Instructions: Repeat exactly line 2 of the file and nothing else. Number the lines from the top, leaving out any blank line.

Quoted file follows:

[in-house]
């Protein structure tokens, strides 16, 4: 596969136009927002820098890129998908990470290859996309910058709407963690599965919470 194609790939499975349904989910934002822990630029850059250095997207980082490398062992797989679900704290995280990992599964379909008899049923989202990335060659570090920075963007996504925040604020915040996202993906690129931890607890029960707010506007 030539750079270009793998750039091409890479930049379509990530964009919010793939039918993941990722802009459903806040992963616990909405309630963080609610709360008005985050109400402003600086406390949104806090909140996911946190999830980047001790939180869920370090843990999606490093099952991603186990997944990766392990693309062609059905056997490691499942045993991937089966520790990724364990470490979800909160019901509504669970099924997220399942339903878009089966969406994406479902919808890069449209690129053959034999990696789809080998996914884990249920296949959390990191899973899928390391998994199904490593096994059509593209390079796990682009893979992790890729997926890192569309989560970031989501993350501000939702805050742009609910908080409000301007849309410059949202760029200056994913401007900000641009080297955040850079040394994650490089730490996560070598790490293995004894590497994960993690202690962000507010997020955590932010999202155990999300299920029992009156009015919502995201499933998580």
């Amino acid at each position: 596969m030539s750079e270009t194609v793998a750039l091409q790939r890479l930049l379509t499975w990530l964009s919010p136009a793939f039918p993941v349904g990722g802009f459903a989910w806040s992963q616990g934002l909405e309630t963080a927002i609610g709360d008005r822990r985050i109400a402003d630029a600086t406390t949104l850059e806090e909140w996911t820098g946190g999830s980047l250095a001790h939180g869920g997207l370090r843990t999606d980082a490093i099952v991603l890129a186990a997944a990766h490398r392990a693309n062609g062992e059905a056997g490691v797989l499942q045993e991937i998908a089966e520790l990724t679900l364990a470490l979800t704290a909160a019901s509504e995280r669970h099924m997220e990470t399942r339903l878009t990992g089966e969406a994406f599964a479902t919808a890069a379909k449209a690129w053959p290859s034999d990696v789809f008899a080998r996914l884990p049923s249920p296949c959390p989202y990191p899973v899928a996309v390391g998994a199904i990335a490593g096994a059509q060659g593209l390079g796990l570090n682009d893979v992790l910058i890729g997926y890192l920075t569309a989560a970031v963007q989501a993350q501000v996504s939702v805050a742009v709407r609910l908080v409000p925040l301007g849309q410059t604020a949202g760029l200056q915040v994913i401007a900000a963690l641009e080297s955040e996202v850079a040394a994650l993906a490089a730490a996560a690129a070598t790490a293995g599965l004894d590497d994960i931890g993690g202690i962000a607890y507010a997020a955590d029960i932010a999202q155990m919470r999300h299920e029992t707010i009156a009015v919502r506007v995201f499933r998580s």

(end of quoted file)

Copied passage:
């Protein structure tokens, strides 16, 4: 596969136009927002820098890129998908990470290859996309910058709407963690599965919470 194609790939499975349904989910934002822990630029850059250095997207980082490398062992797989679900704290995280990992599964379909008899049923989202990335060659570090920075963007996504925040604020915040996202993906690129931890607890029960707010506007 030539750079270009793998750039091409890479930049379509990530964009919010793939039918993941990722802009459903806040992963616990909405309630963080609610709360008005985050109400402003600086406390949104806090909140996911946190999830980047001790939180869920370090843990999606490093099952991603186990997944990766392990693309062609059905056997490691499942045993991937089966520790990724364990470490979800909160019901509504669970099924997220399942339903878009089966969406994406479902919808890069449209690129053959034999990696789809080998996914884990249920296949959390990191899973899928390391998994199904490593096994059509593209390079796990682009893979992790890729997926890192569309989560970031989501993350501000939702805050742009609910908080409000301007849309410059949202760029200056994913401007900000641009080297955040850079040394994650490089730490996560070598790490293995004894590497994960993690202690962000507010997020955590932010999202155990999300299920029992009156009015919502995201499933998580």